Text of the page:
2017 Patricia Fisher Scholars
The Seattle Association of Black Journalists congratulates our 2017 Patricia Fisher scholars Merdie Nzanga, Kari Heru, Jaden Young and Rahwa Hailemariam.
Merdie Nzanga is a junior at Howard University where she writes for The Hilltop student newspaper. Merdie is also a 2017 White House Correspondents' Association scholar.
Kari Heru is a senior at Seattle's Cleveland High and will enter Temple University as a freshman in the fall.
Jaden Young of Spokane is a freshman at Dartmouth College and writes for The Dartmouth student newspaper.
Rahwa Hailemariam writes for the Western Front and co-hosts the Western Window student TV show at Western Washington University.
Please RSVP to join us, AAJA Seattle and Northwest Journalists of Color as we honor our scholars and their families at a reception Thursday, May 11, 2017 at Seattle's KIRO-7 TV.
Seattle Foundation/Patricia Fisher Endowed Scholarship
We offer this scholarship to honor Patricia, her support of young people and her contributions to the community.
The scholarship program is open to African-American students with a serious career interest in print, photo or broadcast journalism. Awards will be made based on scholastic achievement, financial need, and commitment to journalism and to minorities.
About Patricia Fisher
Patricia Fisher was much more than an award-winning journalist. She brought new levels of sensitivity and perspective to the editorial pages of The Seattle Times and distinguished herself as a tireless, eloquent fighter in the areas of education and social justice.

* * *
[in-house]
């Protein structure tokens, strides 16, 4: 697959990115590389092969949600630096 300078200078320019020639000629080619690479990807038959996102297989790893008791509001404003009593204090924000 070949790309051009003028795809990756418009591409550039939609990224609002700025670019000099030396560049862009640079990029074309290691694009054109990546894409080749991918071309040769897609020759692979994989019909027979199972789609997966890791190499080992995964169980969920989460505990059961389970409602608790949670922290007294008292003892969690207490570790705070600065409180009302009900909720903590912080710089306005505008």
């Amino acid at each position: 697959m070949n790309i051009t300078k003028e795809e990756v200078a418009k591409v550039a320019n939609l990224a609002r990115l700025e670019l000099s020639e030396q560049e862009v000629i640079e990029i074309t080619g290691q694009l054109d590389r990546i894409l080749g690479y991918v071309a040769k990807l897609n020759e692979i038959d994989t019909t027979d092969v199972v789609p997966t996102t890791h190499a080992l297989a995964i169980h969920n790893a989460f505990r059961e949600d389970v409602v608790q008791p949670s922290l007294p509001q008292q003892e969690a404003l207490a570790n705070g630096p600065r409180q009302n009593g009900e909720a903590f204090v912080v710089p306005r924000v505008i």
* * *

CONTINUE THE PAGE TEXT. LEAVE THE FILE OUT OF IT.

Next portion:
A Tacoma native, Pat was a graduate of Clover Park High School whose strong ties to the Pacific Northwest led her to attend the University of Washington. She graduated in 1968 with a major in journalism and a minor in English. Her outstanding academic performance earned her a teaching position in the University of Washington English Department, where she taught from 1968-1975.
Pat’s acumen for teaching and love of young people blossomed as she became a positive, aggressive force throughout the area. That was especially true in neighborhoods, where there were too few role models and even fewer professionals willing to donate precious time and energy.
Her demanding academic and community responsibilities did not prevent Pat from exploring her love of journalism. Summers spent working at The Seattle Times became stints of part-time employment and ultimately a full-time position as a general assignment reporter in 1975.
Pat wrote for The Seattle Times business and features departments before accepting a position on the newspaper’s editorial board as the first woman and first African-American editorial writer and columnist. Increased regional visibility brought new demands, but she continued to volunteer her time, to encourage young people and to serve as a role model.
She was a founding member of the Black Journalists Association of Seattle (now known as the Seattle Association of Black Journalists), The Northwest Journalists of Color, and a former regional director for the National Association of Black Journalists. She was also an active member of The Links Inc. and Jack and Jill of America.
Pat was named 1986 Journalist of the Year by the Alliance for Children Youth and Families. She was honored by the Pacific Northwest Excellence in Journalism Competition for business reporting and column writing. She also received special recognition from the Women of Vision, Power and Potential for her leadership and her coverage of political strife in South Africa.
Pat’s travels to Africa had a profound effect on her life and shaped much of her commentary until multiple sclerosis forced her early retirement in 1989.
Patricia Fisher died on February 12, 2006 at age 59. Later that year she was inducted into the University of Washington School of Communications Hall of Fame.